At Kiva, we are looking for partners that offer innovative solutions to the complex environmental and public health challenges posed by traditional cooking methods. Recently, we have partnered with an organization in Burkina Faso to help deliver clean cooking products to women in rural areas.
The project links women who want to improve their stoves to community-based programs that are looking to help. This includes microfinance institutions that have developed and marketed specific cookstove savings and loan products as well as nonprofits eager to provide technical training for operation and maintenance. We view these types of comprehensive, sustainable projects as the clearest way forward.
A fire has been lit
The clean cookstove controversy is positive because it has forced decision makers out of their labs to consider the importance of real world solutions. Demand must be created for products or they simply will not be purchased. If they are subsidized, they go unused. Still, the risks of inaction are too great. The fire has been lit. It is up to all of us to help guide the flame toward a positive end.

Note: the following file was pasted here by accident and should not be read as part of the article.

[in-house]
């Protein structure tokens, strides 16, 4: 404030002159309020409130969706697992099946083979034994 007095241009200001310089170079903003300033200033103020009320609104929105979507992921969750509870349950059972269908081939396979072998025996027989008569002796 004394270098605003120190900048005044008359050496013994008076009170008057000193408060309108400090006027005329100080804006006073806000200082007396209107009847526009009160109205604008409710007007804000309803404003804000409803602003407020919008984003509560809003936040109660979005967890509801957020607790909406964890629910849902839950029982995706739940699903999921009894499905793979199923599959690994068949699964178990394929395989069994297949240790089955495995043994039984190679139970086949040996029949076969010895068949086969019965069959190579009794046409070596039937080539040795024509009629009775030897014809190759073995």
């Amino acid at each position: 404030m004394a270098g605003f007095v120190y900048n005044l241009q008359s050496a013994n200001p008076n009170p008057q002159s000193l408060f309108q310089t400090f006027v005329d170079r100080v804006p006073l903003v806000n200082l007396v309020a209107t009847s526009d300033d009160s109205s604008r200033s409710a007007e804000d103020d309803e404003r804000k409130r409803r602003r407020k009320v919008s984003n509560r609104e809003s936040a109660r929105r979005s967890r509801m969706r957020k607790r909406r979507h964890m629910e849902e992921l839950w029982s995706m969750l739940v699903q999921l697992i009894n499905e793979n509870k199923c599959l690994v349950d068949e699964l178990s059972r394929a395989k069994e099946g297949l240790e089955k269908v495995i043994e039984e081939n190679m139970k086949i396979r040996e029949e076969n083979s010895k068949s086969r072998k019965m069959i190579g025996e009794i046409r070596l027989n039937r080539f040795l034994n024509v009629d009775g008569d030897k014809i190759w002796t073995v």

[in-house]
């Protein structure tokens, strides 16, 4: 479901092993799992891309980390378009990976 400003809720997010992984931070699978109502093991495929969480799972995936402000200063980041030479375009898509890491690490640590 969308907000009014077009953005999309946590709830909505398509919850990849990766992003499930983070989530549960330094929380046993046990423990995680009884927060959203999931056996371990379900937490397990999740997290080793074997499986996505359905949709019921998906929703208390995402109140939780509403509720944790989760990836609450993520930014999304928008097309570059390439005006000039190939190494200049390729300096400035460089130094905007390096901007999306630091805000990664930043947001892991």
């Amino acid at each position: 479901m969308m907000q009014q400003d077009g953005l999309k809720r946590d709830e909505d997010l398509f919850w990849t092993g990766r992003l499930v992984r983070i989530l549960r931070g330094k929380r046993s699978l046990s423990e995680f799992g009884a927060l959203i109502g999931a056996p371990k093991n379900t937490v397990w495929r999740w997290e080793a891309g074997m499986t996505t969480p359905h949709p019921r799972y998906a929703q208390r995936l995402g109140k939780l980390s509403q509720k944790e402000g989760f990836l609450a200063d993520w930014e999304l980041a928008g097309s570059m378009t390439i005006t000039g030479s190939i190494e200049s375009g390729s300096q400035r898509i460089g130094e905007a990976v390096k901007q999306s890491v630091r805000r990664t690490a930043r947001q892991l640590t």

Ian Matthews is an intern on Kiva’s Strategic Initiatives team, looking for new partners and loan products to extend opportunities and access to even more people around the world. Ian has an MSc in Global Politics from the London School of Economics and Political Science and has previously done field work in Honduras. Send him your feedback on this blog series at firstname.lastname@example.org.
This is part of a larger series on Kiva’s strategic initiatives and innovative loan products, which are designed to expand opportunities for more borrowers. Kiva is excited to partner with companies and organizations innovating to support communities cook and heat their homes safely.
Ian Matthews is an intern on Kiva’s Strategic Initiatives team, looking for new partners and loan products to extend opportunities and access to even more people around the world. Ian has an MSc in Global Politics from the London School of Economics and Political Science and has previously done field work in Honduras.